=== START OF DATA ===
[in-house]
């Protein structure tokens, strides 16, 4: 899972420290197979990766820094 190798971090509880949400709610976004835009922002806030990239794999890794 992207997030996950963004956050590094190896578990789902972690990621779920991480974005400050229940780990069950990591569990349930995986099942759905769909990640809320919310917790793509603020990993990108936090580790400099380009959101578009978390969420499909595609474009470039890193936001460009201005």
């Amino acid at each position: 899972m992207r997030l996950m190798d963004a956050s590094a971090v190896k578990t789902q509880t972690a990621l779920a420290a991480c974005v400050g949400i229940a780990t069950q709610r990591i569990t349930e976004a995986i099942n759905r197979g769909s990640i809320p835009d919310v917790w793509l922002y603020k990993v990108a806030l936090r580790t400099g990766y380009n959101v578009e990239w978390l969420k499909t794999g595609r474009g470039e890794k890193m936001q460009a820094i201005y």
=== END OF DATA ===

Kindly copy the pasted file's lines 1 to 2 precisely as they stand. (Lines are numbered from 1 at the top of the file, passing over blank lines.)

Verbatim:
[in-house]
């Protein structure tokens, strides 16, 4: 899972420290197979990766820094 190798971090509880949400709610976004835009922002806030990239794999890794 992207997030996950963004956050590094190896578990789902972690990621779920991480974005400050229940780990069950990591569990349930995986099942759905769909990640809320919310917790793509603020990993990108936090580790400099380009959101578009978390969420499909595609474009470039890193936001460009201005």